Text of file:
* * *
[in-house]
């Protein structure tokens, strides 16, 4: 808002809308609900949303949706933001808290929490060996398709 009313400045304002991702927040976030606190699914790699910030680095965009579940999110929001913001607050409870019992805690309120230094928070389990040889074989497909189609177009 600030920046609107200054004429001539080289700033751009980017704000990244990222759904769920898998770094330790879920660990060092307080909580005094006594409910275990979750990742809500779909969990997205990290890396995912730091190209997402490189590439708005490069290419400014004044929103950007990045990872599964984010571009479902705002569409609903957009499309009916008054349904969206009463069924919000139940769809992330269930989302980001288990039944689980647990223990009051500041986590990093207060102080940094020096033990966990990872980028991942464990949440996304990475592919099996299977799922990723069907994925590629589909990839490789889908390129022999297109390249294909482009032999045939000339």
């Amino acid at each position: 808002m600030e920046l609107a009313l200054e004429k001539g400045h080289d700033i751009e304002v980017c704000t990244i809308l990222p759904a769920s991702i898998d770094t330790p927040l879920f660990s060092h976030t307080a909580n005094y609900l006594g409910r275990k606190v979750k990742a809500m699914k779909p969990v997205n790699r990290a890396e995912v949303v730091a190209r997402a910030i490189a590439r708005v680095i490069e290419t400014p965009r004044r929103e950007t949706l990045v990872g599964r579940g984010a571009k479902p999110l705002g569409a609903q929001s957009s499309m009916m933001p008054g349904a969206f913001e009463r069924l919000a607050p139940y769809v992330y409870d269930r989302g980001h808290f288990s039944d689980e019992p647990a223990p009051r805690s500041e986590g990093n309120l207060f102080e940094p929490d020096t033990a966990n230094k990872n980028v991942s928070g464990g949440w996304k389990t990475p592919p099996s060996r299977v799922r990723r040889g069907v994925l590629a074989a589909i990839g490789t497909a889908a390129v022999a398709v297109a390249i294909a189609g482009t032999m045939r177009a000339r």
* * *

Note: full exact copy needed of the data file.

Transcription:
[in-house]
């Protein structure tokens, strides 16, 4: 808002809308609900949303949706933001808290929490060996398709 009313400045304002991702927040976030606190699914790699910030680095965009579940999110929001913001607050409870019992805690309120230094928070389990040889074989497909189609177009 600030920046609107200054004429001539080289700033751009980017704000990244990222759904769920898998770094330790879920660990060092307080909580005094006594409910275990979750990742809500779909969990997205990290890396995912730091190209997402490189590439708005490069290419400014004044929103950007990045990872599964984010571009479902705002569409609903957009499309009916008054349904969206009463069924919000139940769809992330269930989302980001288990039944689980647990223990009051500041986590990093207060102080940094020096033990966990990872980028991942464990949440996304990475592919099996299977799922990723069907994925590629589909990839490789889908390129022999297109390249294909482009032999045939000339």
């Amino acid at each position: 808002m600030e920046l609107a009313l200054e004429k001539g400045h080289d700033i751009e304002v980017c704000t990244i809308l990222p759904a769920s991702i898998d770094t330790p927040l879920f660990s060092h976030t307080a909580n005094y609900l006594g409910r275990k606190v979750k990742a809500m699914k779909p969990v997205n790699r990290a890396e995912v949303v730091a190209r997402a910030i490189a590439r708005v680095i490069e290419t400014p965009r004044r929103e950007t949706l990045v990872g599964r579940g984010a571009k479902p999110l705002g569409a609903q929001s957009s499309m009916m933001p008054g349904a969206f913001e009463r069924l919000a607050p139940y769809v992330y409870d269930r989302g980001h808290f288990s039944d689980e019992p647990a223990p009051r805690s500041e986590g990093n309120l207060f102080e940094p929490d020096t033990a966990n230094k990872n980028v991942s928070g464990g949440w996304k389990t990475p592919p099996s060996r299977v799922r990723r040889g069907v994925l590629a074989a589909i990839g490789t497909a889908a390129v022999a398709v297109a390249i294909a189609g482009t032999m045939r177009a000339r």